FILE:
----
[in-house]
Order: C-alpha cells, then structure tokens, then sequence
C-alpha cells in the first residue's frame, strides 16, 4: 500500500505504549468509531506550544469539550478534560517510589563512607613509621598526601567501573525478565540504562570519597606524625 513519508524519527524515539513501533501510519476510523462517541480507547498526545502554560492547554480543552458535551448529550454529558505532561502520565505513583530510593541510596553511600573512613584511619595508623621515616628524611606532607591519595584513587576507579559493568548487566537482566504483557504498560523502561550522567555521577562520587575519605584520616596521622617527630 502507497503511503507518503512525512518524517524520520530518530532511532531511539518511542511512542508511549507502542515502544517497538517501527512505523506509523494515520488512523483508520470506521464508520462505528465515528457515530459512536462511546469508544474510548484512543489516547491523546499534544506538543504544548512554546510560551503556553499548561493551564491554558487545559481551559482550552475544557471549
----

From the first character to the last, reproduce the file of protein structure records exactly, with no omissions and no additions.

[in-house]
Order: C-alpha cells, then structure tokens, then sequence
C-alpha cells in the first residue's frame, strides 16, 4: 500500500505504549468509531506550544469539550478534560517510589563512607613509621598526601567501573525478565540504562570519597606524625 513519508524519527524515539513501533501510519476510523462517541480507547498526545502554560492547554480543552458535551448529550454529558505532561502520565505513583530510593541510596553511600573512613584511619595508623621515616628524611606532607591519595584513587576507579559493568548487566537482566504483557504498560523502561550522567555521577562520587575519605584520616596521622617527630 502507497503511503507518503512525512518524517524520520530518530532511532531511539518511542511512542508511549507502542515502544517497538517501527512505523506509523494515520488512523483508520470506521464508520462505528465515528457515530459512536462511546469508544474510548484512543489516547491523546499534544506538543504544548512554546510560551503556553499548561493551564491554558487545559481551559482550552475544557471549